Sam Alexander is no stranger to being younger than his peers.
"I started my apprenticeship when I was 15, and qualified when I was 18," Alexander said.
"So I'm used to being the youngest. It's never been a problem with my work, it's never been a problem with my staff, but when they find out they're usually very surprised."
Now 25, Alexander is revelling in the responsibility of his first head-chef gig at Christine's on Blackcomb.
"It's going really, really well," Alexander said.
"It's really nice to be able to walk out into the restaurant and have complete ownership, knowing that you've created the entire menu and you know every detail about every supplier, and about where every product has come from."
And having that control is not something Alexander takes lightly.
"My first mission I set myself when I took over was to find out where every single product came from, where we're sourcing it from and why we're sourcing it from there," he said.
"I know I've (annoyed) a few of my suppliers by sending them a full-page list of every ingredient we use from them and asking them where it comes from."
Having been with Christine's for a total of four years, Alexander is keenly aware of the unique challenges of running a lunchtime restaurant on a mountain.
"It's weird as a chef for your main event to be a lunchtime," he said.
"I'm trying to focus on it still being a quick lunch, so that people can come in even on a powder day and manage to eat some really nice food, but not have to spend two hours deciding on menu choices and eating a large heavy meal that's only going to slow you down."
The result is a menu that's deliciously versatile — quick pastas and sandwiches if you're anxious to get back on the hill, or warmer, fuller meals for those days when you'd rather stay inside.
Running a mountaintop restaurant has a different rhythm.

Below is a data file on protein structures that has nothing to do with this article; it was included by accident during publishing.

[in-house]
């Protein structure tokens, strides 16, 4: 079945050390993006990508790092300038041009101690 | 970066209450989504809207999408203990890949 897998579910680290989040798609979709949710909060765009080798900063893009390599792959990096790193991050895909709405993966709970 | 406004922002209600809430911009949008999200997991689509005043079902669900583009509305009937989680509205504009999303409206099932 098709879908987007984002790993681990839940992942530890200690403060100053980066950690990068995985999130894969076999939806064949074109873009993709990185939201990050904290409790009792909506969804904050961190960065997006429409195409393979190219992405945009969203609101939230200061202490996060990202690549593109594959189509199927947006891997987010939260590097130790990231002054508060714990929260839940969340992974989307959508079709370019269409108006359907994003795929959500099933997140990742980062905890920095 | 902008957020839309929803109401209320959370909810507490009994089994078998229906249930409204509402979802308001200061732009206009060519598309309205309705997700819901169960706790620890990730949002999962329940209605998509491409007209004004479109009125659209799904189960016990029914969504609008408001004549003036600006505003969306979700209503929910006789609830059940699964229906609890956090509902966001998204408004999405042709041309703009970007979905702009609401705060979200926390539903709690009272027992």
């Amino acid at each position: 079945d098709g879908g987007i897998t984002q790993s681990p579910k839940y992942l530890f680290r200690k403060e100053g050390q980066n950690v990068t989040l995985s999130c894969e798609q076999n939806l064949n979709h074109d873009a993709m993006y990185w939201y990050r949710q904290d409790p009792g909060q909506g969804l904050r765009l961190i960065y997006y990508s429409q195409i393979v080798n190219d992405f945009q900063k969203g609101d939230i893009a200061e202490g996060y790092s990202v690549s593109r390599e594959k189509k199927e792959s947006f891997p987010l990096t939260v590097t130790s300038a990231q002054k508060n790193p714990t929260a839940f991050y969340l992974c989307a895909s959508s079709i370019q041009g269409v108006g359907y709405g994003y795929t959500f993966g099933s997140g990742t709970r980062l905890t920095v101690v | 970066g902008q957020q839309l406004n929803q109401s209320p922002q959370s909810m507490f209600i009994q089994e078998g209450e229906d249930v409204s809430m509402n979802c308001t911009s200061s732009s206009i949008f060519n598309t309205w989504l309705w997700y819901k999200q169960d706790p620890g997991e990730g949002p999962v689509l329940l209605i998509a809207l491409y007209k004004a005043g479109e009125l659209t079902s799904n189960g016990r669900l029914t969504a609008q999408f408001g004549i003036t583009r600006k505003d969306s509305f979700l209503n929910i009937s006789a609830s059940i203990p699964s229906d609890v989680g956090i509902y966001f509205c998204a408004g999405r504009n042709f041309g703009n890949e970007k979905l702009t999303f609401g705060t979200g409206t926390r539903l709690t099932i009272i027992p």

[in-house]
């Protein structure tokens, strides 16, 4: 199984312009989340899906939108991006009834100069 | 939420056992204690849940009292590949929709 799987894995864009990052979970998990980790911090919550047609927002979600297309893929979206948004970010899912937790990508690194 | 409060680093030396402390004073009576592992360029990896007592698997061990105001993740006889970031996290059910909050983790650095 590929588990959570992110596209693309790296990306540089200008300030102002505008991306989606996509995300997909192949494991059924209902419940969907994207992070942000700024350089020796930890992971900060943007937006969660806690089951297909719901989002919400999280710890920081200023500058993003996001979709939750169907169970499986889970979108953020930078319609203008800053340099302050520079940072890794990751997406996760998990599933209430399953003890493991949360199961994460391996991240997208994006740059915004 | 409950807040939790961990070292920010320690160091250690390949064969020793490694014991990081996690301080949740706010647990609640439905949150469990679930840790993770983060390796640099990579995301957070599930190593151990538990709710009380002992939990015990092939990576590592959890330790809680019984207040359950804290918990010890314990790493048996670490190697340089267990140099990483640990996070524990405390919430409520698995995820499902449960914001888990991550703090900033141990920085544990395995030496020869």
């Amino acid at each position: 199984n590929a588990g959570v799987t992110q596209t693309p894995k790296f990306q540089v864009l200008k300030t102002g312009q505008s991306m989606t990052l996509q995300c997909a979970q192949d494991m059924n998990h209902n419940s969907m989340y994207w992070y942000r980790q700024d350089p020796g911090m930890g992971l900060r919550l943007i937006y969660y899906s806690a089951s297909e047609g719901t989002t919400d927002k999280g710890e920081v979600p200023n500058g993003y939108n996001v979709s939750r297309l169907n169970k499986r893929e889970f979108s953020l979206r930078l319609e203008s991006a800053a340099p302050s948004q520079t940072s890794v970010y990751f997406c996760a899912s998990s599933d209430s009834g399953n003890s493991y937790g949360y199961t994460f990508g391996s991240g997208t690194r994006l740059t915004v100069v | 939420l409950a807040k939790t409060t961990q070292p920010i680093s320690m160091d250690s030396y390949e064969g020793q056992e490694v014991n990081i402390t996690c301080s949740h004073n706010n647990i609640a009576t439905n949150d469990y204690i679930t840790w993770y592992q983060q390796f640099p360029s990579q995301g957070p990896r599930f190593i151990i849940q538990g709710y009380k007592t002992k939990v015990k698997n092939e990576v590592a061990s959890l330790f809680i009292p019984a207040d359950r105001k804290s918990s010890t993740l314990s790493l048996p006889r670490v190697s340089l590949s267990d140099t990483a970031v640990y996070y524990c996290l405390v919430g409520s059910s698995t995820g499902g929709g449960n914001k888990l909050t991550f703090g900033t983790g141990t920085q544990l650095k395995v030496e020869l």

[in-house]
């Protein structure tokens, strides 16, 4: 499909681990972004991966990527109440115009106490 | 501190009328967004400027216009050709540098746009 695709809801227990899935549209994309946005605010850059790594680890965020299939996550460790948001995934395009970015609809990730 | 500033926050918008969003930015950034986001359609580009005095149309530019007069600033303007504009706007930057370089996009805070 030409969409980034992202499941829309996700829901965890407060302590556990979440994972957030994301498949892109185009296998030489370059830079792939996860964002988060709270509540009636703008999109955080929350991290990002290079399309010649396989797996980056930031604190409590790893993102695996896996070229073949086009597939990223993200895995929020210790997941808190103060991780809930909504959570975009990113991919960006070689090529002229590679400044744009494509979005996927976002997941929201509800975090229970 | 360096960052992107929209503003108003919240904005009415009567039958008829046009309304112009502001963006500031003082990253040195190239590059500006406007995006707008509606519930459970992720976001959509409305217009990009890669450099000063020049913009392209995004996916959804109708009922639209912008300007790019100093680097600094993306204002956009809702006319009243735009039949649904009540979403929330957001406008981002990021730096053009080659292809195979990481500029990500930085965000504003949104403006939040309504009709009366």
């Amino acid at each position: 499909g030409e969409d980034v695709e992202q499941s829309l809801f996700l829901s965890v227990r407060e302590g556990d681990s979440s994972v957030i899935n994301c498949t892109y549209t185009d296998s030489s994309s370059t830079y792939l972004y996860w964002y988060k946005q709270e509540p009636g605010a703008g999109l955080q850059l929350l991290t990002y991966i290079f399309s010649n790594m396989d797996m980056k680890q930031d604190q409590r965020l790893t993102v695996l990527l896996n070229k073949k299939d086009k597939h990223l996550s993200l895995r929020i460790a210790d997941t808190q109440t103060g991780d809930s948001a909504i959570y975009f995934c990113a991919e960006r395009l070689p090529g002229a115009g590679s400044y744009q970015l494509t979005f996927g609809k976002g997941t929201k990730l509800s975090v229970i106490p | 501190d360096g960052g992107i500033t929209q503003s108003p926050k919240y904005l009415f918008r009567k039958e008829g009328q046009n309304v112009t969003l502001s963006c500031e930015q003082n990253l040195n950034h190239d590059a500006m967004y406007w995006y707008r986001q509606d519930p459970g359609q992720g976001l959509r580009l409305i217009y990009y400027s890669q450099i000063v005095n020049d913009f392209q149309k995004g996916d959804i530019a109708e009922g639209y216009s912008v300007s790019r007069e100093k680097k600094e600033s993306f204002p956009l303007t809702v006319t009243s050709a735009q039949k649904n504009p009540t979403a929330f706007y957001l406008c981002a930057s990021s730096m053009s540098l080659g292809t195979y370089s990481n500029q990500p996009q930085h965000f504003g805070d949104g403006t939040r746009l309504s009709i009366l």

"I start my day at 7 o'clock in the morning and I'm out of work by five every day... and because we're up on a mountain there's no more hours you can do in a day," he said.
"You can't just come in early if you've had a busy day the day before, so it's kind of an interesting balancing act to be able to still put out high-quality food but with only three hours prep time."
And then there's the issue of getting your supplies up the mountain in the first place.
Alexander's ingredients arrive at the Roundhouse lodge in the middle of the night via snowcat.
"We only have a certain amount of space on each pallet of food coming up the mountain, and we only have a certain amount of hours in the night that they can bring food up," he said.
"The only thing I've ever really had a problem with is if snowcats break down and I have live mussels or live microherbs on the cat and it stays in freezing temperatures for too long, then they die. But apart from that our shippers and our receivers are usually really good at it."
But if the wonky hours and altitudinal challenges get too stressful, Alexander has a natural remedy he can refer back to.
"I have a six-foot window that looks right out over the entire valley up towards Pemberton, and it is stunning," he said.
"If we have a hard, busy day, at the end of the day if I get a chance to glance out that window, it makes everything better."
Wild Mushroom and Cannellini bean Cassoulet
This dish is both vegan and gluten free. It is a perfect choice for a winter dinner party. This dish can be accompanied by roast chicken or chorizo sausages.
500g cannellini beans / 500g drained tinned Cannellini beans
225g shallots sliced
60g garlic sliced
40g oregano chopped
40g thyme chopped
100g oyster mushrooms
100g portobello mushrooms sliced
50g chanterelle mushrooms
500g diced fresh tomato
100g fresh tomato paste
50g finely diced carrot
50g finely diced celery
50g finely diced leek
4L vegetable stock/ 1.5L vegetable stock if using tinned beans
Soak cannellini beans in three litres water overnight in the fridge or drain tinned beans. Sauté shallots, garlic and herbs in a large pot over a medium heat for five minutes. Add mushrooms and continue cooking until softened another five minutes. Deglaze with 500ml vegetable stock and add tomato paste, fresh tomato, carrot, celery and leek, continue cooking for another five minutes. Add white beans and cook until tender, adding more veg stock as needed (roughly five hours for dried beans and 1.5 hours for tinned).
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